After finally getting round to watching the movie of the same name and thoroughly enjoying it I decided to tackle “Gone With the Wind” by Margaret Mitchell as my holiday read. When one considers its length and its reputation for being somewhat different to the movie, I really didn’t know what to expect. Nevertheless I wanted to read the book, as I am making a concious effort to read more classic/unusual literature as of late.
I absolutely loved the way Mitchell put across various characters throughout the novel. As the book is so detailed, it would be simply impossible to discuss my feelings about every character, so I shall keep my ramblings to a small number of them. The characters that spring to mind whenever “Gone With the Wind” is brought up are Scarlett O’Hara and Rhett Butler, although Ashely and Melanie Wilkes are also significant. My favourite and least favourite character had to be Scarlett; she’s detestable yet you can’t help but want her to triumph. Margaret Mitchell has, in essence, created the perfect bitchy but ambitious spoiled brat. Rhett, on the other hand, was a much more complex character.
Any aspect of the plot involving him was usually unpredictable- half the time he was sweet and nice however he could also be mean and cruel. For the majority of the book, however, he is the loveable rogue with a heart. Whilst being necessary to the plot, the Wilkes are much less scandalous and much more ordinary.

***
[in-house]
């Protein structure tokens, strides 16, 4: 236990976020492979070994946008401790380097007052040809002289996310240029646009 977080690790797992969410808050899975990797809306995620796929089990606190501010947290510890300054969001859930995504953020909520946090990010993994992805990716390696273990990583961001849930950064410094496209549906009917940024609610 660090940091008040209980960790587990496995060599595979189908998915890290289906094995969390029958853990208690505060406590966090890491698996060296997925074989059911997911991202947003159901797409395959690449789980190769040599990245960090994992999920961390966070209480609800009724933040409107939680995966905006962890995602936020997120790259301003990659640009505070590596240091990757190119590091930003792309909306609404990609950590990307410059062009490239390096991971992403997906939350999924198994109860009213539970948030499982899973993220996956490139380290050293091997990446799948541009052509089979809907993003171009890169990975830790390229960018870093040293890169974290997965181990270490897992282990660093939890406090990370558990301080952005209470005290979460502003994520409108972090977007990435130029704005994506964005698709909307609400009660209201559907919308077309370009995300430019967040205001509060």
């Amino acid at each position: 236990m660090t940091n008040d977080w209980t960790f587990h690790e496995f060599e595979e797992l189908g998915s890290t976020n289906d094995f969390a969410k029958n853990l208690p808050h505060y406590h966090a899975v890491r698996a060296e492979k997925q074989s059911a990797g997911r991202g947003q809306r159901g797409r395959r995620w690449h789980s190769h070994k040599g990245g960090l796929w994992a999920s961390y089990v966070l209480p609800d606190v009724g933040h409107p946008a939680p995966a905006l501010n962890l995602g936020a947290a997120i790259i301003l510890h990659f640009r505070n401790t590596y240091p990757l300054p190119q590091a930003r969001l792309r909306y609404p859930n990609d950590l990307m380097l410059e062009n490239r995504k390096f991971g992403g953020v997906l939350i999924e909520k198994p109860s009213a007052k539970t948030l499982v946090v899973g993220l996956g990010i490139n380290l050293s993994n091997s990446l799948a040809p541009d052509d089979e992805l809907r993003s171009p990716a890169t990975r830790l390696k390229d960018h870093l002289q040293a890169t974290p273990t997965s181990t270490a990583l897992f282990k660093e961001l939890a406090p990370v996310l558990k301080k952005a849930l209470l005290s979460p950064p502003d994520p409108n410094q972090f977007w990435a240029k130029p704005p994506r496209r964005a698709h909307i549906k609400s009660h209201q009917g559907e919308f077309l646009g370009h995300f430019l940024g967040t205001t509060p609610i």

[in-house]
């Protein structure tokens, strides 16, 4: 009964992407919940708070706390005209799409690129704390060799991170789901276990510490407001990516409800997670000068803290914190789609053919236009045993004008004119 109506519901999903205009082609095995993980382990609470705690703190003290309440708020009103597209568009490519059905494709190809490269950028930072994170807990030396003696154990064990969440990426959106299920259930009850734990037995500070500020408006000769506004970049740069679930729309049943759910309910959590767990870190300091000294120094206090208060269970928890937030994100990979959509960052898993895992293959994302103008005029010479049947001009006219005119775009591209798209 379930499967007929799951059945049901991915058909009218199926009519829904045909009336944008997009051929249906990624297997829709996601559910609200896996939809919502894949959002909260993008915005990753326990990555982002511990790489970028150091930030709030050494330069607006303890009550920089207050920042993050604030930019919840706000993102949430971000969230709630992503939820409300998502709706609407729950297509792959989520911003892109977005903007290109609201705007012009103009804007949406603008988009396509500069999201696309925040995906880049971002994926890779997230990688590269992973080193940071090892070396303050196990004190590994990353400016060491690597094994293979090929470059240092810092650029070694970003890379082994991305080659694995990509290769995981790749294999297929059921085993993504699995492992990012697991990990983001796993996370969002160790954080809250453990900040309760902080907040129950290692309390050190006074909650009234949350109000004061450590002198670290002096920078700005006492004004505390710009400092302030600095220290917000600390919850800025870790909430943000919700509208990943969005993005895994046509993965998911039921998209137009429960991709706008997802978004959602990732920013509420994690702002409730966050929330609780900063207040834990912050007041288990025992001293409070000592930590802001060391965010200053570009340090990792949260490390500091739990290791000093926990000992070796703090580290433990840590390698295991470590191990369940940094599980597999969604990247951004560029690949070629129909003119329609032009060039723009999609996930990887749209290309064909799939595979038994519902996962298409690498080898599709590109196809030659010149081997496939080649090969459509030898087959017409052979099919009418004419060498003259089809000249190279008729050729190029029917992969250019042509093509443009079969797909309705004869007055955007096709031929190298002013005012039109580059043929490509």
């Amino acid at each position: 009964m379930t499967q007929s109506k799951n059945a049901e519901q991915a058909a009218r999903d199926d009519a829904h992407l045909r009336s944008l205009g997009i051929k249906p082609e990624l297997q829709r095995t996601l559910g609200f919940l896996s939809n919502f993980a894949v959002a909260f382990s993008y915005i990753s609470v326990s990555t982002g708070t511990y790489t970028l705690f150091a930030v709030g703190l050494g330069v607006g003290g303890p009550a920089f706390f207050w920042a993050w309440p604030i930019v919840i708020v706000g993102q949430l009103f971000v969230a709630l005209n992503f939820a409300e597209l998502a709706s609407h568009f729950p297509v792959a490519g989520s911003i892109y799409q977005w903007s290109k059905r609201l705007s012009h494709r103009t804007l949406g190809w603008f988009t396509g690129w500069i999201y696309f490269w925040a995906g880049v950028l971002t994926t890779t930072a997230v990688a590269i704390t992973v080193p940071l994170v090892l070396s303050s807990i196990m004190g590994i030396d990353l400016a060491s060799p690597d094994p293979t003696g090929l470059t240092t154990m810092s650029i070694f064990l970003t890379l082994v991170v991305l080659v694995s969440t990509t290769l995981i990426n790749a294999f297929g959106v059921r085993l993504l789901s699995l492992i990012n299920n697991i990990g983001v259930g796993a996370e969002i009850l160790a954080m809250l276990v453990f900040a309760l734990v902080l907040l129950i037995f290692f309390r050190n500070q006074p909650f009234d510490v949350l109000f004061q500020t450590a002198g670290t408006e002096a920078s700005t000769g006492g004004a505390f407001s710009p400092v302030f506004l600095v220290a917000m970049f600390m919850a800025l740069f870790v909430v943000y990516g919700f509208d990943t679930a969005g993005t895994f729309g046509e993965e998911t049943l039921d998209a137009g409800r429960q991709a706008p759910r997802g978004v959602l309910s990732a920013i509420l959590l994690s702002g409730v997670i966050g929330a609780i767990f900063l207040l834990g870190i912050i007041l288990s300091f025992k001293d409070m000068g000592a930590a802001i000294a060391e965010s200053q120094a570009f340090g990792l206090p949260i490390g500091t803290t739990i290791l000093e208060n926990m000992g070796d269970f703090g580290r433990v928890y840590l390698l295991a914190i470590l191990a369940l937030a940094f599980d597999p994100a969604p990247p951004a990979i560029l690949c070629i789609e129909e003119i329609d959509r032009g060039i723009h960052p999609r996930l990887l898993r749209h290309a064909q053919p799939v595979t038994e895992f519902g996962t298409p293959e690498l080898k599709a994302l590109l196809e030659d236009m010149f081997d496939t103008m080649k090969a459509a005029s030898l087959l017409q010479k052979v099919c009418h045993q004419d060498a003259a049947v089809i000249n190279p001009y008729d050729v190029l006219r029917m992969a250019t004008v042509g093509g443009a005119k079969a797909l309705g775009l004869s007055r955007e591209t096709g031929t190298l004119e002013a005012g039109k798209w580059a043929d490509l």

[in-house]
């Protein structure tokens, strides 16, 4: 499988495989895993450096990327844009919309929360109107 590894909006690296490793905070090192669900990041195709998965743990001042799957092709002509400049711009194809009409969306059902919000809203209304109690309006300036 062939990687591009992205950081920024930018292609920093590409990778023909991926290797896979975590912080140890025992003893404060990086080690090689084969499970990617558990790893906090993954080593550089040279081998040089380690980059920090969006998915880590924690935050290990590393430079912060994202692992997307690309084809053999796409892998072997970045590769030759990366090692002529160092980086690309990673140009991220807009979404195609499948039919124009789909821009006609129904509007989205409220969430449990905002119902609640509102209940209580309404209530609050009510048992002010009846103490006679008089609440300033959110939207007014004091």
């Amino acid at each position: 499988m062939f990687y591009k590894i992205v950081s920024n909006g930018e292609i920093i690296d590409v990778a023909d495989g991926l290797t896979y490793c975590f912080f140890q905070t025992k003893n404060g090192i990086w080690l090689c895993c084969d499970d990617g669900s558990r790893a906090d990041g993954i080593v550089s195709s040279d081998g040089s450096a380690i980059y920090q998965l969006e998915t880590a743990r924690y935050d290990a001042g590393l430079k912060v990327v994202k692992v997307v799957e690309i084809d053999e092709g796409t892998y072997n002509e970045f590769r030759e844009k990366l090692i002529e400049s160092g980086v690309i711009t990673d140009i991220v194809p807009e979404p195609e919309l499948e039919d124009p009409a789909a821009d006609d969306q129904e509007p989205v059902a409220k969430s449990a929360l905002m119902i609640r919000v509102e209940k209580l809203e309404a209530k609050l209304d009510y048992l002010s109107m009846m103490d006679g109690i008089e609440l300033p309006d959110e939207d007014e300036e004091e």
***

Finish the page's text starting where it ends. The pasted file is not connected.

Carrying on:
As it was written in a manner not dissimilar to “To Kill a Mockingbird” (one of my favourite books), I found the book to be an incredibly easy read. It kept me interested for the duration of a two week holiday with ease.Even my eagle eyes could not spot a single error anywhere in the novel- it really is a flawless book.
As a whole, I adored “Gone With The Wind”. I can now class it as one of my favourite books, as well as one of the best books I have ever read. Despite its length, I really would recommend it to anyone who desires a great story. Simply brilliant! In fact, my only criticism of the book is its use of “My Dear, I don’t give a damn” instead of Clark Gable’s edgier “Frankly, my Dear I don’t give a damn” from the film. Other than that, I would regard the book as superior to the movie. It’s also very different from the movie, it’s easy to see where 1930s censorship rules required the movie to be toned down. This led to Scarlett being more malicious, scandalous and interesting in the novel!
Rating: 10/10 (Despite its lack of the truly beautiful Clark Gable…)
“All wars are sacred. To those who have to fight in them. If the people who started wars didn’t make them sacred, who would be foolish enough to fight? But, no matter what rallying cries the orators give to the idiots who fight, no matter what noble purposes they assign to wars, there is never but one reason for a war. And that is money. All wars are in reality money squabbles. But so few people ever realize it. Their ears are too full of bugles and drums and fine words from stay-at-home orators.” -Rhett Butler